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Continuous positive airway pressure or CPAP therapy is the most common treatment for people with obstructive sleep apnea (OSA). A small machine supplies a steady and constant air pressure to prevent the airway from collapsing as one breathes.
CPAP Machine Overview
A CPAP machine not only keeps the patient’s airway open but also reduces snoring. It has three primary components: a mask that either covers the nose, mouth or both; an air pump; a flexible tube to link the mask and air pump. A CPAP machine also has a small tank of water and a filter to purify and increase the humidity of air.
Though majority of OSA patients prefer to use nose mask, there are those who prefer to use a set of prongs for the nose. There are brands of CPAP machines that have integrated chinstrap to keep the mouth closed to prompt breathing through the nose. A continuous pressurized flow of air passes through the tube then into the mask and finally to the airway. The prescribed air pressure released by the CPAP machine effectively prevents the patient’s airway from collapsing or becoming blocked. The patient then enjoys uninterrupted breathing, affording him a restful and peaceful night’s sleep.
CPAP is highly effective in treating other types of sleep apnoea. Studies indicate that CPAP therapy decreases daytime sleepiness for those who suffer from moderate to severe sleep apnoea. Nasal continuous positive airway pressure or NCPAP has been found to lower a person’s blood pressure. Studies further indicate that patients with coronary artery disease are less likely to have heart problems if they use CPAP control sleep apnoea. It is the best non-surgical method for the treatment of OSA.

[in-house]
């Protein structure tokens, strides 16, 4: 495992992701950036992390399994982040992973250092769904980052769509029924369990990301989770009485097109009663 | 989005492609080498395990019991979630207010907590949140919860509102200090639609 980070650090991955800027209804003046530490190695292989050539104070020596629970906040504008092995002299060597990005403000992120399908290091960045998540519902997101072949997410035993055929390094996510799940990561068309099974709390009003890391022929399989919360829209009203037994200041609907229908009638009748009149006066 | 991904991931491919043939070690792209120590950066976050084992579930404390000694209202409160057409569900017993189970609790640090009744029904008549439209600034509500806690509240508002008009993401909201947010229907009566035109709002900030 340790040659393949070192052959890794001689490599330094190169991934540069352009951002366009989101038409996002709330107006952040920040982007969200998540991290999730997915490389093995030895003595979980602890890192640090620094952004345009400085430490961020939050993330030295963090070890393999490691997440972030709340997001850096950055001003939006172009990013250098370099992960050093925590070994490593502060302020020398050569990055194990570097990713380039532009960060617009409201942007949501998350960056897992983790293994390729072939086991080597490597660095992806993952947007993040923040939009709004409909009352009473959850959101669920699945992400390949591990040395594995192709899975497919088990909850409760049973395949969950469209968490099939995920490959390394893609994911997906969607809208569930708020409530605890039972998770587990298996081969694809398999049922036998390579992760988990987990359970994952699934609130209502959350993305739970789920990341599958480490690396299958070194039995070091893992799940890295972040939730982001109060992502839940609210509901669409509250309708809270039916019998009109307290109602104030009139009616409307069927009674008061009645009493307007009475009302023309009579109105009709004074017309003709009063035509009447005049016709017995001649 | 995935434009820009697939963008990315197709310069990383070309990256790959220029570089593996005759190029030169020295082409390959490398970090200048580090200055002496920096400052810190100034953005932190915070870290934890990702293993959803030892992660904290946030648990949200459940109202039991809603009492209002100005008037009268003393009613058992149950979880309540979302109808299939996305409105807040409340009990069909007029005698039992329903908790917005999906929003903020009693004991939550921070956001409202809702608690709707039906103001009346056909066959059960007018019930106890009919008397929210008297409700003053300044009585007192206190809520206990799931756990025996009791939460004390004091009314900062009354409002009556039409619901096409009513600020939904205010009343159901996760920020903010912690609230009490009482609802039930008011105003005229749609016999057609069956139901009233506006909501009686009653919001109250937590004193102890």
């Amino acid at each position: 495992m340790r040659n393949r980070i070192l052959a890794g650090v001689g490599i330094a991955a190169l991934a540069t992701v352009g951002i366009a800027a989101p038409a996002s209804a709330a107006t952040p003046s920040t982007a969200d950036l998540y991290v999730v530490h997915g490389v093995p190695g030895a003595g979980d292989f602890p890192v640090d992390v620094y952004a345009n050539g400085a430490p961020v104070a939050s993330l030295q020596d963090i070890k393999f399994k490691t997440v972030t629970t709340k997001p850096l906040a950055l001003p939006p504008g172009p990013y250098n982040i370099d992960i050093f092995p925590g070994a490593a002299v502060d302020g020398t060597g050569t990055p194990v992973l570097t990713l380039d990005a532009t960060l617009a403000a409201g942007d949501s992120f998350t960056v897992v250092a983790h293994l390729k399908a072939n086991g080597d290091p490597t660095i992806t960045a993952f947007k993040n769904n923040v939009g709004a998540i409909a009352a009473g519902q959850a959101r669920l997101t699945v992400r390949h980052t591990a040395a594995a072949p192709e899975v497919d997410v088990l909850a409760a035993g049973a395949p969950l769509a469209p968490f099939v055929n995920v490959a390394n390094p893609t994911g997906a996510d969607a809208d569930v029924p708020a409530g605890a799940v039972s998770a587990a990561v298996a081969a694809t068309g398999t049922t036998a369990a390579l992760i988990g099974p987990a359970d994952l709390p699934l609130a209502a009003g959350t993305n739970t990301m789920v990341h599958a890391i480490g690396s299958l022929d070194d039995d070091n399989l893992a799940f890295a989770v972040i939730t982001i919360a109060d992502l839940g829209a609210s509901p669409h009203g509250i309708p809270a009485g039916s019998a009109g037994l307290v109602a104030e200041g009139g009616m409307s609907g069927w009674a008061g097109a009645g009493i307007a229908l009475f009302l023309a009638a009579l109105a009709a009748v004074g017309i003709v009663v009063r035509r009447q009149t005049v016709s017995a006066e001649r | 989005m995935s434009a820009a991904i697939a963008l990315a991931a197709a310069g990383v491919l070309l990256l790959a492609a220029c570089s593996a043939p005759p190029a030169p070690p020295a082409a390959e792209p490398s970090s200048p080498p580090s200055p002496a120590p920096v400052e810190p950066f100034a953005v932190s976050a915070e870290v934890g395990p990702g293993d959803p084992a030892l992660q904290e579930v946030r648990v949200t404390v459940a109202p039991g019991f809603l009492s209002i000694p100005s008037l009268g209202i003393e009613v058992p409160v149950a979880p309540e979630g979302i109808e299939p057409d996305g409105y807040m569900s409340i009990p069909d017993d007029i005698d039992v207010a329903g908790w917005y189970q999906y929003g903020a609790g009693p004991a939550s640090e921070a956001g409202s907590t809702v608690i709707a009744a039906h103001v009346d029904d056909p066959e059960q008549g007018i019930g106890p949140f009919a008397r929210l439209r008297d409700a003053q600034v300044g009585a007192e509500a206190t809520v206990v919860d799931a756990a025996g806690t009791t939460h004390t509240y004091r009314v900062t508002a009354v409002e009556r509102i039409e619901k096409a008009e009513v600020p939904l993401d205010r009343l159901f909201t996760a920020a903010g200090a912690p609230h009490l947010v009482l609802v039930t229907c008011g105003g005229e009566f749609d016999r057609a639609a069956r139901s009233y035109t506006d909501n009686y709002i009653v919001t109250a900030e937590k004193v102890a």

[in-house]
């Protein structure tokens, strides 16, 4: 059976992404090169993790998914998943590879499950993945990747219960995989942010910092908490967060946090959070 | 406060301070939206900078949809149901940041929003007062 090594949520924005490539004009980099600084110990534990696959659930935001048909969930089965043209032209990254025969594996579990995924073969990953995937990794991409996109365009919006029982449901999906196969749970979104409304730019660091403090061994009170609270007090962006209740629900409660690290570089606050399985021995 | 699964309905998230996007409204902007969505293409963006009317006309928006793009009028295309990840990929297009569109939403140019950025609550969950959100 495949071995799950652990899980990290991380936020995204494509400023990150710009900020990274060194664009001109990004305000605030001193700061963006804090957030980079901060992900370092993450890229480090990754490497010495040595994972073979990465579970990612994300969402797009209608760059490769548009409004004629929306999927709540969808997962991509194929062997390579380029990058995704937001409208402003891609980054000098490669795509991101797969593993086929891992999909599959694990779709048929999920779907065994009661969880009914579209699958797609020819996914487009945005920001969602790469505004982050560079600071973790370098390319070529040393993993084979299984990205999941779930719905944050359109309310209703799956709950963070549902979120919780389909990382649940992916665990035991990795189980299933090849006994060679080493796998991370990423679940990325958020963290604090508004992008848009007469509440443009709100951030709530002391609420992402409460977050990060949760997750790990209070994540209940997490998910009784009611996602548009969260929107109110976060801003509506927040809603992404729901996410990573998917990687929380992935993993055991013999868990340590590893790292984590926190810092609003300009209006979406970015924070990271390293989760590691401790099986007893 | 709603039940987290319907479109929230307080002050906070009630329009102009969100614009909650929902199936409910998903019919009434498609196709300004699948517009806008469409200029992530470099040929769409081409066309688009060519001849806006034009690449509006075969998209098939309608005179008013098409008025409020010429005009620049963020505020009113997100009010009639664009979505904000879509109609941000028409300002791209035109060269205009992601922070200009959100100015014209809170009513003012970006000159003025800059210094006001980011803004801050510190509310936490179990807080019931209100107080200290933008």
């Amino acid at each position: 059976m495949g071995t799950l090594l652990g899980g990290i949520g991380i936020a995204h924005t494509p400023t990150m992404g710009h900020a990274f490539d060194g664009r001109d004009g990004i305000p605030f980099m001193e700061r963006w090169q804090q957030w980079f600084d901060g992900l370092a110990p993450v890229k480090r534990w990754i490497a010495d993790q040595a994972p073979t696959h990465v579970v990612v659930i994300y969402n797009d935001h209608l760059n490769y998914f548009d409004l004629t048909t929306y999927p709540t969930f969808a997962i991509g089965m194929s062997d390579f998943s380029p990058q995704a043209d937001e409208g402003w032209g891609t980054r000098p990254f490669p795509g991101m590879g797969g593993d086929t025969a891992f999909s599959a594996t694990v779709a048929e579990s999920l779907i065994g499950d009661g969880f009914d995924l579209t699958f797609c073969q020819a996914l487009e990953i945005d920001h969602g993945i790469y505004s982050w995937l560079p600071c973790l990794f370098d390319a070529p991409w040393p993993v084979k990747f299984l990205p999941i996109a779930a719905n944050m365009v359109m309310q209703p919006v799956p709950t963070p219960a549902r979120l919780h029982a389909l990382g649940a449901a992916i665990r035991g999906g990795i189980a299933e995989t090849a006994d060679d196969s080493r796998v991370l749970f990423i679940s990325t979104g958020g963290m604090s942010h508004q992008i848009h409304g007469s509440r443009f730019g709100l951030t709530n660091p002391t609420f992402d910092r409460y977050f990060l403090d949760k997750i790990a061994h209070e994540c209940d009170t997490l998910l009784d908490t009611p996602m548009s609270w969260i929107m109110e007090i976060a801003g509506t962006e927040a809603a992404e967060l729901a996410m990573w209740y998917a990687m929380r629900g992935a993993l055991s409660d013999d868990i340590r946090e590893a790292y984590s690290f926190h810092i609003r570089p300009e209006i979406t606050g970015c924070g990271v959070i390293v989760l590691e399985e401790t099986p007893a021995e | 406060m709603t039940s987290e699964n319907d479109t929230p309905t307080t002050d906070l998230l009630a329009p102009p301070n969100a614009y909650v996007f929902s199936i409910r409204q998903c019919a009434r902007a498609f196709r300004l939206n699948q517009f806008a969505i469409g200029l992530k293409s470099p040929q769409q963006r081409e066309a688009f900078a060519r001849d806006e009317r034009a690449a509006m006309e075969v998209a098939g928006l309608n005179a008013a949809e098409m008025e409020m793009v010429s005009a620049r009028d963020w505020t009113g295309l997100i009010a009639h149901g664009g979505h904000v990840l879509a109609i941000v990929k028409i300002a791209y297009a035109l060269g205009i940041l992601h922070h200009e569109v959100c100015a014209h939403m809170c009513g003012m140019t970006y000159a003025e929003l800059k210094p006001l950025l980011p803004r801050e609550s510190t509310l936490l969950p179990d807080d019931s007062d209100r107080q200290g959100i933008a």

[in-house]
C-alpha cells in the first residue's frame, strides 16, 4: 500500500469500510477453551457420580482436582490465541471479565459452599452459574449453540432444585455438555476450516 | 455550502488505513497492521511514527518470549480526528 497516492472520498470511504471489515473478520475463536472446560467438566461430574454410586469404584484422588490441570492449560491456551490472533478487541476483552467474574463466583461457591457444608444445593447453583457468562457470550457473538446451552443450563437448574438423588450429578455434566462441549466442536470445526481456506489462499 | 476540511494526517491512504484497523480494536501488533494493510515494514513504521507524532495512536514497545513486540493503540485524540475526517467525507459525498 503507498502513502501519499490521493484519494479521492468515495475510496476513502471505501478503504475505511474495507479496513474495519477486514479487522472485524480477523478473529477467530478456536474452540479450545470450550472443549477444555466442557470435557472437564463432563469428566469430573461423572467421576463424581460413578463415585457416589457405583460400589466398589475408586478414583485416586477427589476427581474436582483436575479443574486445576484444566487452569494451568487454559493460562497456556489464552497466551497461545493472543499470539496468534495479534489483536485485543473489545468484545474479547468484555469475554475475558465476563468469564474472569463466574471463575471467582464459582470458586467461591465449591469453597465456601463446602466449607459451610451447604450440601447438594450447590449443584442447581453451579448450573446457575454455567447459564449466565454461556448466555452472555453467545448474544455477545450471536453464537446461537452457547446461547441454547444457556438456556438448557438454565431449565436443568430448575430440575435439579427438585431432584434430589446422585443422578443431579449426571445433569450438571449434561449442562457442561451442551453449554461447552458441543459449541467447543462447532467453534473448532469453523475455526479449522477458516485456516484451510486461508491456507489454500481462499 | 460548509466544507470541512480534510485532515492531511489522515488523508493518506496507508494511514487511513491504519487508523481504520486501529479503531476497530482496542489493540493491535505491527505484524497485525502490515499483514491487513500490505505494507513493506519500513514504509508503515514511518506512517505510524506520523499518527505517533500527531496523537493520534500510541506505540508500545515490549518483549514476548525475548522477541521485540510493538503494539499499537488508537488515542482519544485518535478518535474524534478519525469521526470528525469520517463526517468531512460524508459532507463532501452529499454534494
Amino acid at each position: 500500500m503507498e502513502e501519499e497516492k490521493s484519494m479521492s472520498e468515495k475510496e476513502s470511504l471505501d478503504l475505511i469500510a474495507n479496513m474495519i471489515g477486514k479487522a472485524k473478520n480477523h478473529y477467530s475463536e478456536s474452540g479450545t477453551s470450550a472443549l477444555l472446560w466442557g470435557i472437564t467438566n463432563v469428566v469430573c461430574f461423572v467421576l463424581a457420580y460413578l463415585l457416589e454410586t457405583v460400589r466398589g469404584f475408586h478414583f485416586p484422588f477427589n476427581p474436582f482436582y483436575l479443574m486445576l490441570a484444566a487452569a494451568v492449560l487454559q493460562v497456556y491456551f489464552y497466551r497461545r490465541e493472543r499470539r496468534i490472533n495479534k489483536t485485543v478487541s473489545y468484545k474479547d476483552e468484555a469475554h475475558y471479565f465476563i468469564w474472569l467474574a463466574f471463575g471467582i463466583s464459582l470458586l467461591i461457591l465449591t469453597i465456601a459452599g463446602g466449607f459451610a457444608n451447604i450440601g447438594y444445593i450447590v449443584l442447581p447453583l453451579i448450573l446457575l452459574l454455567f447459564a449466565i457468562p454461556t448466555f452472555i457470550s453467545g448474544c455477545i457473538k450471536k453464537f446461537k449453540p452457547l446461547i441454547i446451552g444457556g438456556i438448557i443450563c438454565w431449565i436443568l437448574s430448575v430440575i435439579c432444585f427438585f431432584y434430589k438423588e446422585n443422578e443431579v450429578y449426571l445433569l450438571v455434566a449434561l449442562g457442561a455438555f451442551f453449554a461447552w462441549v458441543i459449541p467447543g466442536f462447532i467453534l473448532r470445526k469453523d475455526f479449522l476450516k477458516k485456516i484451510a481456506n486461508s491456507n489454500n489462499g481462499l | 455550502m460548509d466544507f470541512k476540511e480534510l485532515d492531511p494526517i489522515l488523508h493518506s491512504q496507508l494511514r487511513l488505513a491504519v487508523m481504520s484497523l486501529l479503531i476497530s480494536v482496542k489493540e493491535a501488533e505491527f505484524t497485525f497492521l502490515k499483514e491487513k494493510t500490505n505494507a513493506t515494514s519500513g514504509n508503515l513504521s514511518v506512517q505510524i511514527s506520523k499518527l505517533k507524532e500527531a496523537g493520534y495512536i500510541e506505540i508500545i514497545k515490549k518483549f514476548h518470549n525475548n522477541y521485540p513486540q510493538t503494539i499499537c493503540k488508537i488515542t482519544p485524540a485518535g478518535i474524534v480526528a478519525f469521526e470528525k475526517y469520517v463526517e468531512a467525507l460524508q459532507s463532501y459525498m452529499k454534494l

Generally, patients who use CPAP do not encounter any problems. However, there are some who experience difficulty when using CPAP machine. The most common problem is difficultly in falling asleep using the mask. There are those who feel claustrophobic when wearing a CPAP mask. Getting used to pressurized air into one’s airway takes time too. Other problems that may occur with CPAP use are:
• Dry nose and sore throat. • Irritation of the eyes and the skin on the face. • Nasal congestion, runny nose, and sneezing • Leaks around the mask because it doesn’t fit properly • Abdominal bloating
Nosebleeds almost never happen when using CPAP machine.
It is normal to feel discomfort when one has only started using a CPAP. It is imperative that a patient sticks to his CPAP therapy for the efficient management and treatment of OSA or any other form of sleep apnoea. Given some time, the patient gets used to the machine.
Do you have OSA? Perth CPAP can help you. We have the qualification, expertise and experience to diagnose and present treatment options for your sleeping disorder.
Give us a call NOW at 1300 744 441 or drop by one of our clinics. We are located in Perth and Joondalup, WA.